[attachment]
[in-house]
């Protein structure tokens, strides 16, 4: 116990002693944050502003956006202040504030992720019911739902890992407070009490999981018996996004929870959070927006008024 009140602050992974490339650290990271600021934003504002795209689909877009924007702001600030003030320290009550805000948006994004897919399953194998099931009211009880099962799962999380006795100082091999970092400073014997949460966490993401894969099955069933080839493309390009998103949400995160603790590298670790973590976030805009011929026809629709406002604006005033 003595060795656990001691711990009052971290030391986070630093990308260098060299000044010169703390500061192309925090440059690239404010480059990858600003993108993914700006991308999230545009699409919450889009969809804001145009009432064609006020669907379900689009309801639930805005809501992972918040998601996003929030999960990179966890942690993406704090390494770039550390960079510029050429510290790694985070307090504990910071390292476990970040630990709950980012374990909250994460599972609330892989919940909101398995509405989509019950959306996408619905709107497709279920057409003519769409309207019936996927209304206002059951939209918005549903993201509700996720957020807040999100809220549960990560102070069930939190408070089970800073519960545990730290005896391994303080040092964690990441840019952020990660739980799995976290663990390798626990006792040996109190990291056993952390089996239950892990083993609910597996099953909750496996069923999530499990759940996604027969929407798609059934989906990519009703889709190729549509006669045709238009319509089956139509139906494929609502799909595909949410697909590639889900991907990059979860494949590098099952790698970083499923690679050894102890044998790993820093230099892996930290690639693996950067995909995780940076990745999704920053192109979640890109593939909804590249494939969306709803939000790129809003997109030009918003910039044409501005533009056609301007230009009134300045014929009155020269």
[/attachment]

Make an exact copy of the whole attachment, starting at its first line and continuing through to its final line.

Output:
[in-house]
């Protein structure tokens, strides 16, 4: 116990002693944050502003956006202040504030992720019911739902890992407070009490999981018996996004929870959070927006008024 009140602050992974490339650290990271600021934003504002795209689909877009924007702001600030003030320290009550805000948006994004897919399953194998099931009211009880099962799962999380006795100082091999970092400073014997949460966490993401894969099955069933080839493309390009998103949400995160603790590298670790973590976030805009011929026809629709406002604006005033 003595060795656990001691711990009052971290030391986070630093990308260098060299000044010169703390500061192309925090440059690239404010480059990858600003993108993914700006991308999230545009699409919450889009969809804001145009009432064609006020669907379900689009309801639930805005809501992972918040998601996003929030999960990179966890942690993406704090390494770039550390960079510029050429510290790694985070307090504990910071390292476990970040630990709950980012374990909250994460599972609330892989919940909101398995509405989509019950959306996408619905709107497709279920057409003519769409309207019936996927209304206002059951939209918005549903993201509700996720957020807040999100809220549960990560102070069930939190408070089970800073519960545990730290005896391994303080040092964690990441840019952020990660739980799995976290663990390798626990006792040996109190990291056993952390089996239950892990083993609910597996099953909750496996069923999530499990759940996604027969929407798609059934989906990519009703889709190729549509006669045709238009319509089956139509139906494929609502799909595909949410697909590639889900991907990059979860494949590098099952790698970083499923690679050894102890044998790993820093230099892996930290690639693996950067995909995780940076990745999704920053192109979640890109593939909804590249494939969306709803939000790129809003997109030009918003910039044409501005533009056609301007230009009134300045014929009155020269």